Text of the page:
41 bodies move as one.

That is Used To Be Blonde: a skilful and professional, emotionally and physically demanding dance performance which unites the young dancers and the audience in a trance-like, spellbinding, immersive journey.

Used To Be Blonde is a one night only performance at the Sadler’s Wells, which gives fresh young talents a stage to work professionally as a company and to shine in front of an audience. It is the sixth year for the National Youth Dance Company: a meeting platform for the most talented young dancers from across England to practice, inspire each other and be trained by Sadler’s Wells renowned Associate Artists and visiting companies. This season the young dancers created Used To Be Blonde together with the Guest Artistic Director Sharon Eyal, an Israeli choreographer and dancer.

In two intensive residencies in October and February, the eager and talented teenagers pushed their limits physically, mentally and emotionally in order to connect to Eyal’s dance style and to grow together as a group. Each of them brings a personal dance technique and self-expression to add to the body of the whole group. Although the young dancers are trained in several styles and work together in unison, their own dance signature is the most important ingredient to flourish as a company. This cross-fertilisation of each other is what makes Used To Be Blonde so hypnotic: 41 bodies breath and move as one, but the robotic, synchronous movements display a variety of individuality.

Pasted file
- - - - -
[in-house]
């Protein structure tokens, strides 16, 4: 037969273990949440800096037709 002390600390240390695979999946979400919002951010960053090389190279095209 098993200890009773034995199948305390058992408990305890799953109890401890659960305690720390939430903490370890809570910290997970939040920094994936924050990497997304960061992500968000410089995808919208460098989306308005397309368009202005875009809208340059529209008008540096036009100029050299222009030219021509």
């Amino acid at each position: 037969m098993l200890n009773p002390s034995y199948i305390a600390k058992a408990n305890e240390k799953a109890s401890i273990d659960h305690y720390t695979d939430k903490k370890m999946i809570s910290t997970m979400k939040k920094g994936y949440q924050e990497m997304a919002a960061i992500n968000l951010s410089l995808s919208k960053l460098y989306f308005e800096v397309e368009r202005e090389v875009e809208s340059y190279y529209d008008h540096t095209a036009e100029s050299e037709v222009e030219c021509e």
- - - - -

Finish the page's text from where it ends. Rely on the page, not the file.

Used To Be Blonde explores the mentality of a group of people together in an organism. The urge to break out and to fit in goes hand in hand. The scenarios vary within the audience’s imagination also revelling a sense of humour: a robotic machine as static and controlled is opposed to the image of a swarm of fish or group of chicken where a re-organisation always singles out a disorientated member.

The focus on details invites the audience to watch closely and thus drags them into the world of this 60-minutes performance. The space on stage is explored within different shapes of the group’s outstandingly connection and concentration. Repetition is an important essence of the performance and ignites its absorbing power culminating in a trance experience for dancers and audience alike. The lighting design by Alon Cohen and the DJ Set by Ori Lichtik support, interact and trigger this spatial and temporal transformation.

The documentary film at the beginning of the show (Ben Williams) allows insight into the rehearsal process and gives voice to a handful of participants who share their stories and experiences. This is a great opening to understand the mentality and spirit behind the performance. Nevertheless, it urges for more personal connection and perceptions. The opportunity of the National Youth Dance Company is a gift to every participant in order to develop and grow together with like-minded people and experienced mentors. Therefore, a more individually shaped performance is desired to break the anonymity of the group circle. A suggestion could be the exploration of more dance scenarios in smaller groups or more frequent break-out attempts within the group force. Furthermore, the introduction film could be expanded to shortly introduce every participant as this is their special night as part of this amazingly skilled company.

Used To Be Blonde is a visual treat that should not be missed. The energy, determination and level of professionality of these 41 young dancers is astonishing, highly convincing and profoundly moving. Their connectedness and focus created a stage world of an organism, which lives as one and which would die through competitiveness. Deeply, deeply inspiring!!

Used To Be Blonde played at The Sadler’s Wells on 7 April

Photo: Stephen Wright